W3FB10TheW3FB10routine computes the bearing and great circle distance. from point (1) to point (2) assuming a spherical earth. The North and South poles are special cases. If latitude of point (1) is within 1e-10 degrees of the North pole, bearing is the negative longitude of point (2) by convention. If latitude of point (1) is within 1e-10 degrees of the south pole, bearing is the longitude of point (2) by convention. If point (2) is within 1e-6 radians of the antipode of point (1), the bearing will be set to zero. If point (1) and point (2) are within 1e-10 radians of each other, both bearing and distance will be set to zero. USAGE: CALL W3FB10(DLAT1, DLON1, DLAT2, DLON2, BEARD, GCDKM) Input argument list: DLAT1 - REAL LATITUDE OF POINT (1) IN DEGREES NORTH. DLON1 - REAL LONGITUDE OF POINT (1) IN DEGREES EAST. DLAT2 - REAL LATITUDE OF POINT (2) IN DEGREES NORTH. DLON2 - REAL LONGITUDE OF POINT (2) IN DEGREES EAST. Output argument list: BEARD - REAL BEARING OF POINT (2) FROM POINT (1) IN COMPASS DEGREES WITH NORTH = 0.0, VALUES FROM -180.0 TO +180.0 DEGREES. GCDKM - REAL GREAT CIRCLE DISTANCE FROM POINT (1) TO POINT (2) IN KILOMETERS. REMARKS: According to the NMC Handbook, the earth's radius is 6371.2 kilometers. This is what we use, even though the value recommended by the Smithsonian Meteorological Handbook is 6371.221 KM. (I wouldn't want you to think that i didn't know what the correct value was.) METHOD: The poles are special cases, and handled separately. Otherwise, from spherical trigonometry, the law of cosines is used to calculate the third side of the spherical triangle having sides from the pole to points (1) and (2) (the colatitudes). Then the law of sines is used to calculate the angle at point (1). A test is applied to see whether the arcsine result may be be used as such, giving an acute angle as the bearing, or whether The arcsine result should be subtracted from pi, giving an obtuse angle as the bearing. This test is derived by constructing a right spherical triangle using the pole, point (2), and the meridian through point(1). The latitude of the right-angled vertex then provides a test--if latitude (1) is greater than this latitude, the bearing angle must be obtuse, otherwise acute. If the two points are within 1e-6 radians of each other a flat earth is assumed, and the four-quadrant arctangent function is used to find the bearing. The y-displacement is the difference in latitude and the x-displacement is the difference in longitude times cosine latitude, both in radians. distance is then the diagonal. Fundamental trigonometric identities are used freely, such as that cos(x) = sin(pi/2 - x), etc. See almost any mathematical Handbook, such as the C.R.C. standard math tables under 'relations in any spherical triangle', or the National Bureau of Standards 'Handbook of mathematical functions' under section 4.3.149, formulas for solution of spherical triangles. Double precision is used internally because of the wide range of geographic values that may be used.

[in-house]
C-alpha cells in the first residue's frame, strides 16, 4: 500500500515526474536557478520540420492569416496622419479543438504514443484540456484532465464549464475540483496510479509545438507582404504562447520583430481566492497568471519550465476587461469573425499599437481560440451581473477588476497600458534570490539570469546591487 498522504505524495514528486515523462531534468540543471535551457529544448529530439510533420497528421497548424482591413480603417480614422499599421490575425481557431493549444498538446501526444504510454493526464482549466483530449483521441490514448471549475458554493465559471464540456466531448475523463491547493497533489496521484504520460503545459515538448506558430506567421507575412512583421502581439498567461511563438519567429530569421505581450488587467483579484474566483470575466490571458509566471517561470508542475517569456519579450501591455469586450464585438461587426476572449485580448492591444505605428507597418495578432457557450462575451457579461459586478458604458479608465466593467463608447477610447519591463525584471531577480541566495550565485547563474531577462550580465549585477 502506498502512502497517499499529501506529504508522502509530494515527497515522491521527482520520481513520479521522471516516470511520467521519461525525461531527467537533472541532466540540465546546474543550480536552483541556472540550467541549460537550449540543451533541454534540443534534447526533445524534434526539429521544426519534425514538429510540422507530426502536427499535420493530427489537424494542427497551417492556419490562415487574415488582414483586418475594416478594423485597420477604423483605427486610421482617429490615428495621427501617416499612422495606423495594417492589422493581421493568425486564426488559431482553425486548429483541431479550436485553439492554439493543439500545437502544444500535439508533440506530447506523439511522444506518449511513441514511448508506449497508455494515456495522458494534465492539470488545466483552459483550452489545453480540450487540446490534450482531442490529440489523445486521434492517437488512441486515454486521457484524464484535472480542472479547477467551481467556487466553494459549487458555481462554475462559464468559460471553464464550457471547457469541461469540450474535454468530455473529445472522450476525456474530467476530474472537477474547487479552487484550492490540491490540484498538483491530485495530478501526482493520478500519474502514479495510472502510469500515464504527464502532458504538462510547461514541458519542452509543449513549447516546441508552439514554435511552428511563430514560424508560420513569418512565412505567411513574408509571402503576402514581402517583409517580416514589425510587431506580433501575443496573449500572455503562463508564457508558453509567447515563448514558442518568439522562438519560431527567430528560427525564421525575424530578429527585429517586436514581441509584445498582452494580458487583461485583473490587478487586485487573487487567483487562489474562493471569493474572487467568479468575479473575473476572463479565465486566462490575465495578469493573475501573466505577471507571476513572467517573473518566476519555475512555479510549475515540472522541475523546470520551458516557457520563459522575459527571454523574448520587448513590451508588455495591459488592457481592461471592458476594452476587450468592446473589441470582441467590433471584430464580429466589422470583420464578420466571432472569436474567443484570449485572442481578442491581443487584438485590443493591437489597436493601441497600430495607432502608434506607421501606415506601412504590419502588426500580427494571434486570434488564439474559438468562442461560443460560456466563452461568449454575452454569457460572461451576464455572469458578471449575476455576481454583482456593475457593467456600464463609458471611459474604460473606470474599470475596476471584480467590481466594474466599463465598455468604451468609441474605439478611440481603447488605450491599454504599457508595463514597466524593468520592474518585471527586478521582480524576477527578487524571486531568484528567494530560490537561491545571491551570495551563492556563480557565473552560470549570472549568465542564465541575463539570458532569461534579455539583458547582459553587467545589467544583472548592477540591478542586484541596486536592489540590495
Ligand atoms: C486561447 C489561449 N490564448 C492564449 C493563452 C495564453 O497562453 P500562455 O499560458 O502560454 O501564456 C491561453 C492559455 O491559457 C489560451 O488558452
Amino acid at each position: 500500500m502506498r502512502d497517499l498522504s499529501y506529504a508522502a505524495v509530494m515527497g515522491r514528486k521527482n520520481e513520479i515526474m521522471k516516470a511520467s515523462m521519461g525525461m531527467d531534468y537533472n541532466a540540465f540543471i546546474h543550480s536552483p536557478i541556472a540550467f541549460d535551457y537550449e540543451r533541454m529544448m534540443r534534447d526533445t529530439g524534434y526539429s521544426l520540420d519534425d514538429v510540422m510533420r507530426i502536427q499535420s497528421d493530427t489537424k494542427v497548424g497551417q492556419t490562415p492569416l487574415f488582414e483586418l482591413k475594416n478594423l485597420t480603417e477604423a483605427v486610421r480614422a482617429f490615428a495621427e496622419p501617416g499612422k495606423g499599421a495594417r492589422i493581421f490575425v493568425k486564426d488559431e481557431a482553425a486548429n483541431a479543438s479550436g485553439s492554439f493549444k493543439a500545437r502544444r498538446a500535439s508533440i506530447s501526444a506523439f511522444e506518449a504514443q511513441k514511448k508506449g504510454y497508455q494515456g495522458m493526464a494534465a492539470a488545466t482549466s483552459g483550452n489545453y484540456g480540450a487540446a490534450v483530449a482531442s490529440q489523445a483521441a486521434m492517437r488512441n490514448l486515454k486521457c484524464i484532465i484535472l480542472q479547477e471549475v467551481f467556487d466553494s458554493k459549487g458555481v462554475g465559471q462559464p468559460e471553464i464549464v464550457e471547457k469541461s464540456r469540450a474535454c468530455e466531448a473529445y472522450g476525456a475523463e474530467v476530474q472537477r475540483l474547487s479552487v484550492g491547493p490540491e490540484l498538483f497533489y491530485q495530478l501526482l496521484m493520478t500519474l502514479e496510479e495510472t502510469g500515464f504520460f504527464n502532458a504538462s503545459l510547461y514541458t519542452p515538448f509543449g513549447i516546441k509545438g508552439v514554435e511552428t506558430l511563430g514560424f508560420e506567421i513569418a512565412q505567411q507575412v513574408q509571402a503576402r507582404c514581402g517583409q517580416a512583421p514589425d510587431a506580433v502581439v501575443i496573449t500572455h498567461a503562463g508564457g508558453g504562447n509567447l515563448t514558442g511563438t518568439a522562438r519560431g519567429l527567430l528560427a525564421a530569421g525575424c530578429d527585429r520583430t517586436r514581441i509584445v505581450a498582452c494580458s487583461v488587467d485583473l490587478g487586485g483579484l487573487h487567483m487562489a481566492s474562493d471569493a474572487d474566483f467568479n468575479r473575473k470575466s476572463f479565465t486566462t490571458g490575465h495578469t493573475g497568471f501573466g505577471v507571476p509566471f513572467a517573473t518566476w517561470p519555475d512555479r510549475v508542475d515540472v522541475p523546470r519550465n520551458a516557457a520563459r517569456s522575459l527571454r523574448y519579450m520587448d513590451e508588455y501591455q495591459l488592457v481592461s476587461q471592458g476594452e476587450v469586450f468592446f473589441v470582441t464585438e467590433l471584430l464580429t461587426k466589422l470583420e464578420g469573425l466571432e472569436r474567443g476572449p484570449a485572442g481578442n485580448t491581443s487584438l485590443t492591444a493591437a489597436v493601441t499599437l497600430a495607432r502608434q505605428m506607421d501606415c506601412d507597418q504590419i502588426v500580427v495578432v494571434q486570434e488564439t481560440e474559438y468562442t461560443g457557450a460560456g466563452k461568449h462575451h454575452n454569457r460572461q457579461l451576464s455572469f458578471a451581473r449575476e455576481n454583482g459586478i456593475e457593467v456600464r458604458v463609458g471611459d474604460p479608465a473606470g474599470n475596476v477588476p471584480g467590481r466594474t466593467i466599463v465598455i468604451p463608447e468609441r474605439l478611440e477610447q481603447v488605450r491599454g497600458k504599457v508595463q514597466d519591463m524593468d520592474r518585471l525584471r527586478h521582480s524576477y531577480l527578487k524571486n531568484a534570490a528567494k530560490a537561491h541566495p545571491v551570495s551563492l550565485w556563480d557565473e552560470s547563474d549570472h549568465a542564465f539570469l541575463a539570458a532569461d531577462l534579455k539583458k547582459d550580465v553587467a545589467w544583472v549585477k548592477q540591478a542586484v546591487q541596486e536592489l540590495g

W3lib.tar Library contains Fortran 90 decoder/encoder routines for GRIB edition 1. (Fortran90)

Date posted: 2/22/2007